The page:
We are now well into the era of cyberwarfare—the use of
computers and computer networks in military, terrorist, and diplomatic conflicts. But to judge by the recent tiff between
President Obama and Russian President Vladimir Putin, neither the U. S. nor
Russia has figured out exactly how to use these new weapons, or how to defend
against them effectively.
Last July, Wikileaks unleashed a flood of embarrassing
emails hacked from the Democratic National Committee, leading to the
resignation of that organization’s chairwoman Debbie Wassermann Schultz and
undoubtedly influencing the Presidential selection process, though to what
degree it is impossible to say. In
December, the CIA announced that they were confident that Russian hackers were
responsible for stealing the emails and giving them to Wikileaks. And on Dec. 23, President Obama
announced that he was retaliating for the hacks by sending home 35 Russian
diplomats and taking other actions against the Russian diplomatic corps in the
U. S. After initial talk by
Russian officials of retaliation against the retaliation, Russian President
Vladimir Putin surprised many by saying he would suspend any actions against U.
S. diplomats in Russia, at least until the Trump administration takes
Retaliation against diplomats has been around ever since
there have been diplomats. Over
the decades, countries have developed traditional ways of treating official
representatives from foreign lands with policies such as diplomatic immunity
from routine prosecution, the suspension of normal customs inspection for
diplomatic materials, special diplomatic zones around embassies, and other
perks. But one reason for all
these special privileges is that they can be revoked at any time.
This writer is old enough to recall some of the many times
that the old Soviet Union (USSR) engaged in these kinds of games with the U. S.
on any pretext or sometimes no pretext at all. It was all part of the Cold War chess game, and watched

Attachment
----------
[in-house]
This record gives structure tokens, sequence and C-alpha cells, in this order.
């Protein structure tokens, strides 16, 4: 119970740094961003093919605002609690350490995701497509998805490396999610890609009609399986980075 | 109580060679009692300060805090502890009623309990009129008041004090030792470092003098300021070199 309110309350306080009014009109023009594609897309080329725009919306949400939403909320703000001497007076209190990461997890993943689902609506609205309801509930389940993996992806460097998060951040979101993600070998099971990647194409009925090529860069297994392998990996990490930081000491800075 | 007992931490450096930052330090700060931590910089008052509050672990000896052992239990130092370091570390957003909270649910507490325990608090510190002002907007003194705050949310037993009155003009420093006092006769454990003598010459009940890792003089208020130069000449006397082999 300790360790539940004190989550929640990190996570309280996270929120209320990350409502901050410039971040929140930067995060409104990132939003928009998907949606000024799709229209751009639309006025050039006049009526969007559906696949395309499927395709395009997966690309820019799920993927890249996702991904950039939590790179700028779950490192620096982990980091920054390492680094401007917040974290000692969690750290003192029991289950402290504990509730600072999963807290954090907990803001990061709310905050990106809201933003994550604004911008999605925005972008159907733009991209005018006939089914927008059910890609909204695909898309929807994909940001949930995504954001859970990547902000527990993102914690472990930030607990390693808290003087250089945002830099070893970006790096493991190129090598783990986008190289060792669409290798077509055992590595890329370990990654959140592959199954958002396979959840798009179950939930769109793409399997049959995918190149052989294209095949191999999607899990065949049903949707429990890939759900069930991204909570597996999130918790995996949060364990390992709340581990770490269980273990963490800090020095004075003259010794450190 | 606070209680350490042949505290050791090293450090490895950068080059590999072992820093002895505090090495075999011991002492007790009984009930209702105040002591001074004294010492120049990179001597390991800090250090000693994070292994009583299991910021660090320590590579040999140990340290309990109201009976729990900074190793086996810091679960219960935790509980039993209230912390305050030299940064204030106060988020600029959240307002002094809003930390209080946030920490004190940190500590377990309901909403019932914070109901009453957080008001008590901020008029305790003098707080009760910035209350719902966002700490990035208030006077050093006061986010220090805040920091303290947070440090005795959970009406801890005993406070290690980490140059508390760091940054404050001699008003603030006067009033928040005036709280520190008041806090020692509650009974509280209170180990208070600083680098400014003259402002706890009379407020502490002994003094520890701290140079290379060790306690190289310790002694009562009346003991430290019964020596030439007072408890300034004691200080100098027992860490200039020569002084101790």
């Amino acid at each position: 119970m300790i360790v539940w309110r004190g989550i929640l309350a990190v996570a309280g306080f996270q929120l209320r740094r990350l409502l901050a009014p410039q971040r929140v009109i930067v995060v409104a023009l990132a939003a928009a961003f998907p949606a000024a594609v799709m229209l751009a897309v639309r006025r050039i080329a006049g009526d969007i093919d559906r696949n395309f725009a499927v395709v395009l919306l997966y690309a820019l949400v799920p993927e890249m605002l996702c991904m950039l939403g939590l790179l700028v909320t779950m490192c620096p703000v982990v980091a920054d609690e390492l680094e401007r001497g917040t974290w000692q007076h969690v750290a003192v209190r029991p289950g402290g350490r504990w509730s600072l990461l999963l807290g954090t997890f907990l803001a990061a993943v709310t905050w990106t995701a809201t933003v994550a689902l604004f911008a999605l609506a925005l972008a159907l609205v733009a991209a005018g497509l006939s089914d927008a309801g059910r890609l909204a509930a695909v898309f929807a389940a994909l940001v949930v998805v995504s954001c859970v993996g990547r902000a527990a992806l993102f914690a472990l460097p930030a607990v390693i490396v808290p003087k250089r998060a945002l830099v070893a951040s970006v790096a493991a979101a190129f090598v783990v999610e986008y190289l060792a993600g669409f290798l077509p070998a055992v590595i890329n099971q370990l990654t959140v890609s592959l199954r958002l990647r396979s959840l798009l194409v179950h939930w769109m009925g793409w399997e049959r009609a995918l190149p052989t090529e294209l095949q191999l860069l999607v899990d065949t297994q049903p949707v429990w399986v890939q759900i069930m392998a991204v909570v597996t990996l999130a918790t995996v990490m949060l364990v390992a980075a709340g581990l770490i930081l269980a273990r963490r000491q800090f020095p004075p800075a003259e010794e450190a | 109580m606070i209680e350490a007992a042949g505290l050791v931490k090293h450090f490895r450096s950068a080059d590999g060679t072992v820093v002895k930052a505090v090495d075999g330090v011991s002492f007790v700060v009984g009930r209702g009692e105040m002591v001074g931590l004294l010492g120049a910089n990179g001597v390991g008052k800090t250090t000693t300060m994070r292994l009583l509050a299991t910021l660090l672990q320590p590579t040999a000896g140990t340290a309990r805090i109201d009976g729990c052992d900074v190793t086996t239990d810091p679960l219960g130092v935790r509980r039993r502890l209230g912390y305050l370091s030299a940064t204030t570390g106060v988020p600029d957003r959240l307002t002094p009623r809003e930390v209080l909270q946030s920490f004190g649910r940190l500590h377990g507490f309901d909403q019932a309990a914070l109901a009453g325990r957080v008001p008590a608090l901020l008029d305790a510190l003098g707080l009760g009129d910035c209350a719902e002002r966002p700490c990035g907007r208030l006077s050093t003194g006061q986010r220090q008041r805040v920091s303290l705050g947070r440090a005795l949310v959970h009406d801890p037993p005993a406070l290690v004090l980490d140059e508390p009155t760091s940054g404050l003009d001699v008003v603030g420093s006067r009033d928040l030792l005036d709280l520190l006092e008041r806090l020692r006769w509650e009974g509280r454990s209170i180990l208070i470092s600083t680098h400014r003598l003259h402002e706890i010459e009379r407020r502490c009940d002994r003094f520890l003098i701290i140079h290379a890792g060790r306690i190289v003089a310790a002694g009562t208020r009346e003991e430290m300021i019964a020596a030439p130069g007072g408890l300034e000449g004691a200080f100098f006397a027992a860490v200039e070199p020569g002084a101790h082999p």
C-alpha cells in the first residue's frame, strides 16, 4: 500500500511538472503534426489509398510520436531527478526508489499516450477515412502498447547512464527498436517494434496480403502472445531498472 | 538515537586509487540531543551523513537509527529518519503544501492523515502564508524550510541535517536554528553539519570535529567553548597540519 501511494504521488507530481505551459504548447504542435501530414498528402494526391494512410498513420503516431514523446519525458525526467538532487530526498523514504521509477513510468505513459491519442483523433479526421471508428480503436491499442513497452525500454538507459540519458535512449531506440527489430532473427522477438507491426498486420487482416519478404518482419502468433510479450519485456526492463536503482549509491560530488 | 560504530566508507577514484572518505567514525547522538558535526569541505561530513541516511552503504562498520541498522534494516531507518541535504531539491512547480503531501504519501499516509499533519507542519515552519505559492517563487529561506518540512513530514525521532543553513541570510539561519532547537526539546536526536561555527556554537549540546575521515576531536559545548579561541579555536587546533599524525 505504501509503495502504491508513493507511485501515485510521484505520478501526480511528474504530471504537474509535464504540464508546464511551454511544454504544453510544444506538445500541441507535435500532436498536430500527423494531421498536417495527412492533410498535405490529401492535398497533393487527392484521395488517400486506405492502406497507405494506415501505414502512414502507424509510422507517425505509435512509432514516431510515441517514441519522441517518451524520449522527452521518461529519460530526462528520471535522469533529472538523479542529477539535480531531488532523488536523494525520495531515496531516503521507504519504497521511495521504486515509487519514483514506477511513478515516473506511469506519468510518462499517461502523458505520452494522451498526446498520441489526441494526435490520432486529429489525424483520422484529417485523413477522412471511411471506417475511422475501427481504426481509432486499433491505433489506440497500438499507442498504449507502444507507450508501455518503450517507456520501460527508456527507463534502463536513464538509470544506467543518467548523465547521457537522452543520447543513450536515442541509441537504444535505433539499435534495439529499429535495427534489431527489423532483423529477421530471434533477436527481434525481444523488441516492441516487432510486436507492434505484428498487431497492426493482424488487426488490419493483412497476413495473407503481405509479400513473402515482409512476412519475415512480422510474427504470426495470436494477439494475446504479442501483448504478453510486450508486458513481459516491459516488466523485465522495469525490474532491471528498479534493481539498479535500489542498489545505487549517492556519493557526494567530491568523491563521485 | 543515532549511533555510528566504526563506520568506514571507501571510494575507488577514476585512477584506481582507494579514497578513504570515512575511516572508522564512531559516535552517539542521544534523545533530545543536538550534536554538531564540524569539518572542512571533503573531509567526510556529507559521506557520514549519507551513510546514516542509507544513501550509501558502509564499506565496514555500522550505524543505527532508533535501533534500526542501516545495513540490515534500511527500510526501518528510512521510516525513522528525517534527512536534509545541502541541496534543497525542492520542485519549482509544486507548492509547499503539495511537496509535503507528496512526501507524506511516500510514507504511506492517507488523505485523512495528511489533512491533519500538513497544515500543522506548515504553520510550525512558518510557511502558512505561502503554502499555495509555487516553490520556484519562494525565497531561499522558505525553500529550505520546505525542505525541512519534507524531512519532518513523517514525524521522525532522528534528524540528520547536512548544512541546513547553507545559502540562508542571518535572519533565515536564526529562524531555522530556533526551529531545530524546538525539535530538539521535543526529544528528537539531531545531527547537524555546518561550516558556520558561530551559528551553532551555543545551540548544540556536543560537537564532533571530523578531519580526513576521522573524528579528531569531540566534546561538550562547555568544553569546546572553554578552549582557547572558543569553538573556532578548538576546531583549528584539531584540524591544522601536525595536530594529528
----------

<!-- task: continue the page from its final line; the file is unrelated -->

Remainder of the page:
closely for indications that the Soviets might be wanting to warm up the war a
little. Everyone agrees that
sending a diplomat packing is a lot better than throwing bombs, so while
tensions are raised by such incidents, it’s usually a sign that serious
conflicts are not in the immediate offing.
Still, there are a couple of notable and disturbing aspects
of the DNC hacks and their consequences.
One concerns the identity of the hackers, and the other concerns what
constitutes a truly effective response to such attacks.
It took nearly six months for the CIA to be confident enough
to announce publicly that Russians were in fact responsible. In that aspect, hacking and other
hard-to-trace cyberattacks resemble terrorism, in that the identity of the
terrorists responsible for a given attack is usually not immediately known, and
may not ever be discovered.
Although good detective and investigative work often uncovers the
perpetrators eventually, the delay between the attack and the discovery of who
did it allows for uncertainty to dominate the situation, leading to general
confusion, controversy, and other problems that are usually exactly what the
attacker wants to achieve in the enemy camp. It’s possible that the CIA made its announcement when it did